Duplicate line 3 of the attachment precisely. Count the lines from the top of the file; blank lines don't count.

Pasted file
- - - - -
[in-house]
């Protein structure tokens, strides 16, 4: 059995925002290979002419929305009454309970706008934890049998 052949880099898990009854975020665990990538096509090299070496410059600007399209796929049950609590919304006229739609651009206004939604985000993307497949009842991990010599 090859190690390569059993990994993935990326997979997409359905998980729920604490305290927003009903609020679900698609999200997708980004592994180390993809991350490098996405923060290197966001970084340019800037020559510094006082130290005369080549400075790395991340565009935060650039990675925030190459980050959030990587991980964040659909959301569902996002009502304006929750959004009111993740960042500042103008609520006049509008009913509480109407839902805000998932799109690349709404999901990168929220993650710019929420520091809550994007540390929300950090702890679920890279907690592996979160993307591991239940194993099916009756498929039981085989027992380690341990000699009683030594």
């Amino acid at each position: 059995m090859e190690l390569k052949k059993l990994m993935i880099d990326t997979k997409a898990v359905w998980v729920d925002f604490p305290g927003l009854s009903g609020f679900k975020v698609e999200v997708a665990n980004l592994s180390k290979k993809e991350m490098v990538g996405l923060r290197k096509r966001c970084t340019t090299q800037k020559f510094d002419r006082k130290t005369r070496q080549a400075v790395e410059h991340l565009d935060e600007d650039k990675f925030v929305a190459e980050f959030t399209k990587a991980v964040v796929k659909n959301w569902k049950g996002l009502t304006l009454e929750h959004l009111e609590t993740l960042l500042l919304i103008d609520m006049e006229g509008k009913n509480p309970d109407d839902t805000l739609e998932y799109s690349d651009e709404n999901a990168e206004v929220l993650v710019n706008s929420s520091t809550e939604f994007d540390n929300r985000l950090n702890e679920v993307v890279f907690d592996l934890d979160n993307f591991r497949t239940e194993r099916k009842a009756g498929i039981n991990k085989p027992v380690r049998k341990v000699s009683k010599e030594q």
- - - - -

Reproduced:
């Amino acid at each position: 059995m090859e190690l390569k052949k059993l990994m993935i880099d990326t997979k997409a898990v359905w998980v729920d925002f604490p305290g927003l009854s009903g609020f679900k975020v698609e999200v997708a665990n980004l592994s180390k290979k993809e991350m490098v990538g996405l923060r290197k096509r966001c970084t340019t090299q800037k020559f510094d002419r006082k130290t005369r070496q080549a400075v790395e410059h991340l565009d935060e600007d650039k990675f925030v929305a190459e980050f959030t399209k990587a991980v964040v796929k659909n959301w569902k049950g996002l009502t304006l009454e929750h959004l009111e609590t993740l960042l500042l919304i103008d609520m006049e006229g509008k009913n509480p309970d109407d839902t805000l739609e998932y799109s690349d651009e709404n999901a990168e206004v929220l993650v710019n706008s929420s520091t809550e939604f994007d540390n929300r985000l950090n702890e679920v993307v890279f907690d592996l934890d979160n993307f591991r497949t239940e194993r099916k009842a009756g498929i039981n991990k085989p027992v380690r049998k341990v000699s009683k010599e030594q």